Diamond Setting Technique: Modified, Cut-Down

This process of setting is basically a great setting technique for wedding bands . It is rather a simple & easy pattern to create. But one thing, this is not for the hobbyist or absolute beginner in Gemstone Setting, so very sorry!

This setting process took me many years to perfect and went through many variations all trying to achieve what you are about to learn & observe today ! Some aspects of my earlier versions are still being used, but I’m trying to make it less difficult for you to learn!

The Scale of Difficulty is about an 9.5 out of 10. There will be many times you will be frustrated in your results, but this is your fantastic “Learning Curve”.

Previous experience in using a Graver: This is now estimated at 3-4 years (or more)!

"Frustration Level’ is rated at 15 out of 10!

What tools do you need:

Graver #1, or #2 with a rounded tip. .(this will be shown at the end of this photographic essay!

Very wide Flat graver (estimated) at #42 in width!

Flat Graver of #40 for all of the flat bright-cutting …all are to be shown in this essay!

"Inside-ring clamp" this ‘clamp acts like a vise’ and not allowing any side-movement while setting!

Graver #1 for initial cutting around the ‘wire-hooking, mini-claws’ that will hold the stone!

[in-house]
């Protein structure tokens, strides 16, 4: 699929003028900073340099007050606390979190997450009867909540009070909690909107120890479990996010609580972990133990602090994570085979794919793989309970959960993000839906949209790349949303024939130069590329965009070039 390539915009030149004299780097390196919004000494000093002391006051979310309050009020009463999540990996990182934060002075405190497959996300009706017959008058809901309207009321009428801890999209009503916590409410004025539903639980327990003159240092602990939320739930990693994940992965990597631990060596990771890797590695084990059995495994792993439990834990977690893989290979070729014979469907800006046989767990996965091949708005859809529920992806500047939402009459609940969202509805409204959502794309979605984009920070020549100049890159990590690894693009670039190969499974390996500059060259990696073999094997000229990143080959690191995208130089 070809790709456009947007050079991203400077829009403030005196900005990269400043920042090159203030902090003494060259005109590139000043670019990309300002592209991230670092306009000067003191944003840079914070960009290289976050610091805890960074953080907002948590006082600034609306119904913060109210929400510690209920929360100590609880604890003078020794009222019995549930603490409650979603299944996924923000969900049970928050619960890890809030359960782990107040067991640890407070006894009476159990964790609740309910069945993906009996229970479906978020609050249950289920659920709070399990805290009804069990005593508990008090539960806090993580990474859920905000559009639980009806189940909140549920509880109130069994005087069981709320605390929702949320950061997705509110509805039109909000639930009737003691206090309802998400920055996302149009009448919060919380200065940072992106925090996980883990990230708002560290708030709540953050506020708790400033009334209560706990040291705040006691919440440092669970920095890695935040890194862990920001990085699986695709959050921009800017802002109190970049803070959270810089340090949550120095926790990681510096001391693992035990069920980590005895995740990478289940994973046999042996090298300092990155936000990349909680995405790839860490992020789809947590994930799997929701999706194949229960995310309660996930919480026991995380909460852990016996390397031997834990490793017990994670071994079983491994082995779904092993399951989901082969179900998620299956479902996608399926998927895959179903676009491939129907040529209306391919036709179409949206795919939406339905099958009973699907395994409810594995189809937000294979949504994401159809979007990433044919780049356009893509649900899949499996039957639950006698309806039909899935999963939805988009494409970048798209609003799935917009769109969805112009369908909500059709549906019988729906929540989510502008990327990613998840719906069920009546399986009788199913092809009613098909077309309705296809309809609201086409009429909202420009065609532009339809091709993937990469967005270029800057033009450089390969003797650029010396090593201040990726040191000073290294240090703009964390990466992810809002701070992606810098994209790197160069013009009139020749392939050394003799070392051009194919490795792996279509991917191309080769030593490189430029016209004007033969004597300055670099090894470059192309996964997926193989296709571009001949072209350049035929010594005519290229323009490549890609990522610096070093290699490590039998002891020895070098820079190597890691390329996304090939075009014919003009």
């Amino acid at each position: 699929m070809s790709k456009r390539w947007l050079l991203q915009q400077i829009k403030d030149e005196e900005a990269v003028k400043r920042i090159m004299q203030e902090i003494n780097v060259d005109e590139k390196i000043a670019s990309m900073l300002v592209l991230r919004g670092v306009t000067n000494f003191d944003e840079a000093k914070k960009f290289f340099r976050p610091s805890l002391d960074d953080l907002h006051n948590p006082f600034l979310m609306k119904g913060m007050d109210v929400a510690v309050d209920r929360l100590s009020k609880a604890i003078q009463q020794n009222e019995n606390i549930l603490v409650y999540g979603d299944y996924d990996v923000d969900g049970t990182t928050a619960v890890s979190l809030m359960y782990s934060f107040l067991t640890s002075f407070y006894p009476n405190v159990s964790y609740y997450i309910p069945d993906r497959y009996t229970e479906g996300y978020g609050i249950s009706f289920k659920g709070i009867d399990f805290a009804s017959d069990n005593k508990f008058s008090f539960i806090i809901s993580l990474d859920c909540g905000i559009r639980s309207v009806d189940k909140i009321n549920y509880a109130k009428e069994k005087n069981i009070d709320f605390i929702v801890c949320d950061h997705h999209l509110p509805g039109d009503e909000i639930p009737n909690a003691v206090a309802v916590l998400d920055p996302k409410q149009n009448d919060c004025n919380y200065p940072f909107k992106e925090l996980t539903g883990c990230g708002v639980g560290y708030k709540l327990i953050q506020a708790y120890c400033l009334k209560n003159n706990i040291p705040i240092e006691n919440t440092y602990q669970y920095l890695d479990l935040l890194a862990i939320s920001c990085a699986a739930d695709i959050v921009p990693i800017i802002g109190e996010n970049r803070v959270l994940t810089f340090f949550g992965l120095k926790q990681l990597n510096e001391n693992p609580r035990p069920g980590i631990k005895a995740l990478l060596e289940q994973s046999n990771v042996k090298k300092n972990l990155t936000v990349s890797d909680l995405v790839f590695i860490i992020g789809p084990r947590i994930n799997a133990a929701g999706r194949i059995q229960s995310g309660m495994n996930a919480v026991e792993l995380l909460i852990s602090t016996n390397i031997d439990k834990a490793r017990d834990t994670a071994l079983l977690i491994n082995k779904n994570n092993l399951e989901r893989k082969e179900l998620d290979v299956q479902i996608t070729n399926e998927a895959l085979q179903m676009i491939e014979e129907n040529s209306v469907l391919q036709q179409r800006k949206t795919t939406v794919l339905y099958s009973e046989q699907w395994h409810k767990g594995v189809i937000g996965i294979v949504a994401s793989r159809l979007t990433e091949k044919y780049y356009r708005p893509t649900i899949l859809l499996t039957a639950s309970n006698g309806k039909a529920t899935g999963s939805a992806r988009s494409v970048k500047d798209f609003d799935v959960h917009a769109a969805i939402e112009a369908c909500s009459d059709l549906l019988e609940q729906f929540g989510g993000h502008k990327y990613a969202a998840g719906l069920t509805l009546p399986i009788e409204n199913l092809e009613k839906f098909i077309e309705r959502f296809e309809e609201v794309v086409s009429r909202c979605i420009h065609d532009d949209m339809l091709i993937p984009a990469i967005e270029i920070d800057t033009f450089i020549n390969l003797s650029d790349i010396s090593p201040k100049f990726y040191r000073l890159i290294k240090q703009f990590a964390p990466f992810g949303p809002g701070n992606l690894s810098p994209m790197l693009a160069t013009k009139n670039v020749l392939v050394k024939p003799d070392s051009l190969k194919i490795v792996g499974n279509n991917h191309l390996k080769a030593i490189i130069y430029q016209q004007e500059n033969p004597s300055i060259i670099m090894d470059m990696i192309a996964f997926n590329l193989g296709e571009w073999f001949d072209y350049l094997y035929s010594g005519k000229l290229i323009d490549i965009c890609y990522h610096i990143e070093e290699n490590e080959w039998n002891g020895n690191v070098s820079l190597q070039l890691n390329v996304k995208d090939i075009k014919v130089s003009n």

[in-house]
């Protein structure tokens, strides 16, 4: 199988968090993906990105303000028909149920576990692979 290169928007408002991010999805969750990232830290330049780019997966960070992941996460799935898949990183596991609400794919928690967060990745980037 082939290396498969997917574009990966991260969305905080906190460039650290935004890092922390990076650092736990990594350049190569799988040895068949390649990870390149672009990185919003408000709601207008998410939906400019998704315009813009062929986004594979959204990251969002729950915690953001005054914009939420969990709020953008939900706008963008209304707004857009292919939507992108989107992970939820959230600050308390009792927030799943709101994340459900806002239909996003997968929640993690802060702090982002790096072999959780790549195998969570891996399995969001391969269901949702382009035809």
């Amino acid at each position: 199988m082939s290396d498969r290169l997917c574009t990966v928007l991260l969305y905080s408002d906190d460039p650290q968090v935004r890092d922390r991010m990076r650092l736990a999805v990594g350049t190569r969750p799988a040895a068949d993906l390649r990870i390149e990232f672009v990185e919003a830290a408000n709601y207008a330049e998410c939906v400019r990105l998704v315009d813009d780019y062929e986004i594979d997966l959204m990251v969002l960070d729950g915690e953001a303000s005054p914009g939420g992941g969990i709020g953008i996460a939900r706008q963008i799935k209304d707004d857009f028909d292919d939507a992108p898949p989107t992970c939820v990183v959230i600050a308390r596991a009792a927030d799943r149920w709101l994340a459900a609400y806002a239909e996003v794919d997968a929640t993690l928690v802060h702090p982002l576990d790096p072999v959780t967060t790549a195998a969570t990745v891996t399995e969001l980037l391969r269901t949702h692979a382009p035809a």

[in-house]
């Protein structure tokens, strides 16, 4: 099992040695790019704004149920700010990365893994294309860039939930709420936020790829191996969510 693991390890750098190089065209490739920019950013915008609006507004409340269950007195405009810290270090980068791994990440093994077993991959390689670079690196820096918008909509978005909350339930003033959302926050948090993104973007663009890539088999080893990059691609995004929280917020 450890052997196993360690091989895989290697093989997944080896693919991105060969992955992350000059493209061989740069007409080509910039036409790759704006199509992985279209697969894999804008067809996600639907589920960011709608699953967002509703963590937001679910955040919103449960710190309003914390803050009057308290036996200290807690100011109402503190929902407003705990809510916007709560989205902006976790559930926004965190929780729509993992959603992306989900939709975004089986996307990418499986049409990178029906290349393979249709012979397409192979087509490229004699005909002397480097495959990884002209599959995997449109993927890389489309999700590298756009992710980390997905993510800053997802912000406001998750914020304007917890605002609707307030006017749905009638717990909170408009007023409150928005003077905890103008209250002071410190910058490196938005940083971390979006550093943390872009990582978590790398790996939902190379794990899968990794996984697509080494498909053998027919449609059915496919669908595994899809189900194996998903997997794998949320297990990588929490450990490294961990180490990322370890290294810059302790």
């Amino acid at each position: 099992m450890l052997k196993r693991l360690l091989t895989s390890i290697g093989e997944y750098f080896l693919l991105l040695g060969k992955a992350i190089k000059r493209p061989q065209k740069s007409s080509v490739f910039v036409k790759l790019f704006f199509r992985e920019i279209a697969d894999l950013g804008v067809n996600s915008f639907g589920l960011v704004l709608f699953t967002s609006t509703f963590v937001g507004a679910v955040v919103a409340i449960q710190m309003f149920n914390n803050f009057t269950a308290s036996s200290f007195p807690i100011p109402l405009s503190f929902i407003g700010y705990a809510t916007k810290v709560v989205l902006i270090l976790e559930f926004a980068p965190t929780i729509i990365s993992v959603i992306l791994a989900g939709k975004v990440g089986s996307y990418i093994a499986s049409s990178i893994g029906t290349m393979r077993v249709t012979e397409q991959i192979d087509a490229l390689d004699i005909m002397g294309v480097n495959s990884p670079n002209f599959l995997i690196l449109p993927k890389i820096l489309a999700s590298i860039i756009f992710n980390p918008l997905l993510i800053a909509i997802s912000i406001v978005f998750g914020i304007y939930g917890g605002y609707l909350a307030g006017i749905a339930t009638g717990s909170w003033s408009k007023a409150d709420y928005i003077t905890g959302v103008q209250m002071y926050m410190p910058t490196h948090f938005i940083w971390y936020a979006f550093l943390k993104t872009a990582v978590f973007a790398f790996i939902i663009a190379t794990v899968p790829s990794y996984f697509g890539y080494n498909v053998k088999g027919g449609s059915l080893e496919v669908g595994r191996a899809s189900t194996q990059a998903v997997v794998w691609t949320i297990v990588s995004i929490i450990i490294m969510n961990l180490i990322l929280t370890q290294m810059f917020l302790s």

Bud-shaped burs: I suggest #006 & #008.

100% Patience is required:

On the two vertical lines, I use a bud bur #006 just beside the round stone hole!

In this photograph, you can see just where the #006 bud-shaped bur is starting to cut . Please make one cut…DEEP! A lot of aggressive graver work will be stemming from this one bud-bur cut

Just continue from one side of the ring to the other, but make it DEEP! Once the bud-burring has been accomplished, place your stone in the desired hole for securing!

With your very wide Flat #42 graver, twist the blade so metal makes little ‘hooks’ that will curl over the four corners! Your very wide flat graver rests in the bud-shaped recess and allows you to twist metal over the stone. Once this has been done, call this setting exercise, “half-finished”!!!

Try not to use a genuine Emerald, why so? The aggressive touching or Onglette cutting might easily damage this very delicate stone.


With your Onglette #1 (very thin) graver, cut right beside each of the "twisted curl-beads" . Thus leaving a thin piece of metal securing each corner of the stone!


The next step is to flange the metal with your Flat Graver #40 and Bright-Cut as being shown.

There will be many times you will have multiple areas that are very far apart. I use my #40 Flat graver and again flange or Bright-Cut every piece of metal. I’d even use my half-round Onglette#2 and cut a smooth line and separating other lines in the metal…(shown here)!!!

In this "out of sequence’ photograph you can see where my thin graver is now starting to cut lines.

I should warn you that the holes & spaces in this picture are too far apart, this will lead to much anger & frustration. I’d ask you to experiment and drill your holes closer together. Your ‘learning curve’ is now starting, agree?

Now you can see what problems you might run into if the two stones are to far apart… . too much space and much Bright-Cutting just to cover up this error in drilling of your holes. Get the stones much closer!